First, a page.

Favorable weather conditions Monday night helped firefighters make progress against the staggering 1.25 million acres burning across California, which have destroyed more than 1,400 structures and flung smoke as far as the East Coast.
The California wildfires, which combined are bigger than the size of Delaware, have claimed seven lives so far. Several people remain missing. The added layer of the COVID-19 pandemic has complicated evacuation efforts, supercharged the effects of air pollution on people’s health and left some already vulnerable groups struggling to stay safe.
But fire authorities were optimistic about improvements on Tuesday morning.
“Overnight, cooler temperatures and higher humidity aided firefighters in their efforts towards containment,” Cal Fire Assistant Deputy Director Daniel Berlant said in an update, noting containment numbers on the biggest of the two dozen major fires increased. The most destructive of the blazes, the LNU Lightning Complex Fire in in Napa, Sonoma and Solano counties, is now 27% contained.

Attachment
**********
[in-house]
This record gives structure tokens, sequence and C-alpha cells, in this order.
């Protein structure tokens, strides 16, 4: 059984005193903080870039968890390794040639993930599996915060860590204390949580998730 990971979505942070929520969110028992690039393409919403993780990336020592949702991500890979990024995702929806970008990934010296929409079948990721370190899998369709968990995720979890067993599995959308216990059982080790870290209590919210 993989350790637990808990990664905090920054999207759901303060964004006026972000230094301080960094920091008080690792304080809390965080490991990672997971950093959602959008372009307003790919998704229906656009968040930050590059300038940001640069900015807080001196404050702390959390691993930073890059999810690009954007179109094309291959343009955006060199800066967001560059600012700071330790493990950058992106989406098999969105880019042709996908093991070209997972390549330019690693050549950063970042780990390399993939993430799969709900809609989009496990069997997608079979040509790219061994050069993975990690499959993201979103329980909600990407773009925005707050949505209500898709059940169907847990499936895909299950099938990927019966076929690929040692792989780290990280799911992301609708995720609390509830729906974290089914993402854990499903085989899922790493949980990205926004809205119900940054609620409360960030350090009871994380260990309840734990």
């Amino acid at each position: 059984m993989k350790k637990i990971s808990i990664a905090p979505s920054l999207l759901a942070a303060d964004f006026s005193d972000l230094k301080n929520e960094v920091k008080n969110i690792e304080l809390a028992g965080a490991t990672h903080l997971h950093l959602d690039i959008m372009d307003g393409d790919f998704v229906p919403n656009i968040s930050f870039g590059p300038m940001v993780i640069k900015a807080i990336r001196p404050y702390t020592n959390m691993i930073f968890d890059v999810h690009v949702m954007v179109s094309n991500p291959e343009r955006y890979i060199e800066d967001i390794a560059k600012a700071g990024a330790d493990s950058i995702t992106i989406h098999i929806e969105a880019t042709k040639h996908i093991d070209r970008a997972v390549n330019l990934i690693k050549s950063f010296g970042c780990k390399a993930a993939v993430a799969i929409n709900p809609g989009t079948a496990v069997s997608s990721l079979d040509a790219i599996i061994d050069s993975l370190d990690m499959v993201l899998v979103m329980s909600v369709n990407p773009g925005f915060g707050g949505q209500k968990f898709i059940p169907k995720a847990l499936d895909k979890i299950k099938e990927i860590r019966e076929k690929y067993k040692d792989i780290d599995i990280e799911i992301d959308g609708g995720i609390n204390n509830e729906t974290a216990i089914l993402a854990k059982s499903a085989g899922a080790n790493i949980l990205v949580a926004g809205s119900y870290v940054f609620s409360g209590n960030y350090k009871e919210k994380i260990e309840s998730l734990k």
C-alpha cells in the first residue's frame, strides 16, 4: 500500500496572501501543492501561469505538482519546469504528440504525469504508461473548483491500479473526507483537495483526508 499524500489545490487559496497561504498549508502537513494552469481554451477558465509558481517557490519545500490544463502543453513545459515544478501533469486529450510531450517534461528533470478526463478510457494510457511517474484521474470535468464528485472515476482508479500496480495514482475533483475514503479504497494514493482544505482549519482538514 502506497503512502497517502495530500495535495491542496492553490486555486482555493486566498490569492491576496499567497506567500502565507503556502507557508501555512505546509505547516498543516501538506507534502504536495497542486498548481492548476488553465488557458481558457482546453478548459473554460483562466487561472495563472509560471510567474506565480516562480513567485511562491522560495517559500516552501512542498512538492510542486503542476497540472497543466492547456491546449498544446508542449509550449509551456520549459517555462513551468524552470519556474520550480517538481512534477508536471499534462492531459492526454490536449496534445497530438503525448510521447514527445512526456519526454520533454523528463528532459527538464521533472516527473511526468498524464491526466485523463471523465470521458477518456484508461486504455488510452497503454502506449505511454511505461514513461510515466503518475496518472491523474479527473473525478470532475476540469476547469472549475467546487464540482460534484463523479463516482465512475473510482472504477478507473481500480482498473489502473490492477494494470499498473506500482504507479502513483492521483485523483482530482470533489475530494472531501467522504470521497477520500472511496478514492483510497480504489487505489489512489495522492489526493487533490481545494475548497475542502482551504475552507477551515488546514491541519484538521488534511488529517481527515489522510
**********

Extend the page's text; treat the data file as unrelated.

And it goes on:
Authorities have been able to lift several evacuations related to the CZU Lightning Complex fire burning in Santa Cruz and San Mateo counties.
Conservationists were also greeted with good news Tuesday morning: most of the state’s old-growth redwoods, which are up to 2,000 years old and are some of the oldest living things on Earth, survived a fire that ripped through Big Basin Redwoods State Park last week.
But weather later this week may pose some challenges.
“While we’ve had more favorable weather, which we’ve taken advantage of and continue to make progress, temperatures are going to be on the rise,” Berlant said of an approaching heat wave. “As you can see, we are going to return back to a warming and drying trend.”
Lightning, the cause of hundreds of fires across the parched state in recent days, may return, too. The National Weather Service has issued a Red Flag warning for the area just north of Lake Tahoe, where thunderstorms are in the forecast.
Poor air quality remains a major concern across the whole region, which remains impacted by the coronavirus pandemic. Doctors warn that wildfire smoke may make COVID-19 patients more susceptible to the worst of the disease’s symptoms. Smoke has even traveled thousands of miles to the East Coast, though it’s likely to stay in middle levels of the atmosphere and make no threats to people.